Good luck to Gul and other weekend racers; hope the weather settles down for Sunday.
Remember watching the first London marathon on tele aged 6 and telling my folks I'd run it one day. Looks like I'll finally get round to it in 2014... running was always a way of keeping fit for other sports though, cricket and rugby, until about 10 years ago when I ran my first 10k. Still didn't really become an objective in itself until I trained for my first HM in Cardiff in 2006. Since then there has been a (very!) gradual increase in mileage and corresponding (very!) gradual improvement in race times.
10M including ~4M tempo last night with the club (3 x 1.36M off about 2 mins' recovery). Legs were a bit tight so settled for HM pace rather than 10k pace, but the good thing is that breathing wise it felt very comfy. Only 1 real session left now (3 x 1M @ 5k pace next week). Eeek!
Like the running stories, people.
My first 10K was six years ago just to give it a go, and provide some focus for my occasional visits to the gym. Lessons learnt (1) Get a digital watch - I checked my time after the first K and realised I didn't know to the nearest minute how fast I was going (2) Pacing - spent the last 7K of the race with waves of people passing me. Still, I was hooked, and have been improving in fits and starts ever since.
Cool guys, keep em' coming!
Lorenzo - sub 60 sec 400m!!! That's not OK, it's very quick!!
I grew up in a household where my Dad's training gear was everywhere and we watched athletics all the time, seemed to be on all the time anyway, circa 1984. I loved watching the middle/long distance races but at aged 10 had not no interest whatsoever in doing the thing myself. School I went to was Irish so main focus was on GAA sports and ironically football. Did XC race in 1986 and came 3rd from the year and almost died and vowed never to run again. Dabbled 10 years ago but never raced and then did my 1st race, a 10k Dec 2010 after 8 weeks training and had no clue what I was doing, it was a horrible winter's day with a howling NE wind and I was so overdressed & soon found out how hot one gets when racing. 45 mins later that was me hooked!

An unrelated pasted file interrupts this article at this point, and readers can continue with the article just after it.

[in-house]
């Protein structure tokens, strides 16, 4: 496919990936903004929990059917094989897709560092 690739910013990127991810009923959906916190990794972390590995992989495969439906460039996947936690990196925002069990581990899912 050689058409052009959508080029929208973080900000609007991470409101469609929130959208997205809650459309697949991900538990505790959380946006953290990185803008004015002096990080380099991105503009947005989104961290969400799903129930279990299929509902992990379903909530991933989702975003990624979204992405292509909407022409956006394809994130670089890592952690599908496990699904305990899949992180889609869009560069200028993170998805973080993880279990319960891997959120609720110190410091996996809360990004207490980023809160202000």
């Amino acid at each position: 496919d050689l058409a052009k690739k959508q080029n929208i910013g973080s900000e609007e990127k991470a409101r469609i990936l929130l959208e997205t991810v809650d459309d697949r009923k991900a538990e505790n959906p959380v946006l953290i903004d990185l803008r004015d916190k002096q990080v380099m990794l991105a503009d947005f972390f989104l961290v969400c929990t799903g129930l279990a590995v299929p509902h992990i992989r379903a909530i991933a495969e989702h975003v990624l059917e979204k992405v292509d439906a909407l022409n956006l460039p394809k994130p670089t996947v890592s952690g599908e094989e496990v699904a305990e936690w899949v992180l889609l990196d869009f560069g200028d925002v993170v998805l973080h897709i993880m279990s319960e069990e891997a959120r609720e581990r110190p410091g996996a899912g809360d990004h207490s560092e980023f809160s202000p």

Jools - Nearly there!
Gul - You too!!
Birch - That's the problem, the elite and fast runners make it look effortless!
A long time ago I was a very active outdoor pursuits guy. I spent a lot of time climbing mountains etc but had a lot of issues with blisters as I would go out for a weekend solid and then do nothing for a few weeks. I decided that running would make my feet harder and less prone to blisters, so I started to run. Turns out I was sort of OK at running so I did well enough to get through district level trials and onto county champs. Got into Cambridge on the strenght of the admissions tutor being a keen cross coutnry runner so ran at Cambridge for my college and then joined the army where running was "a good thing".
Left the army and then for my next couple of jobs I had the luck to have a good running club where I worked so ran every lunchtime from 87 to 94 and that really laid the foundations.
I started running because one day I was sat on the loo and could feel my stomach touch my thighs. Now I realise this isnt exactly inspiring but it is sadly true.
I started running because it's cheap and I'm cheap: I was about to stop being a student after 10 years of uni and my gym membership was therefore about to double in price.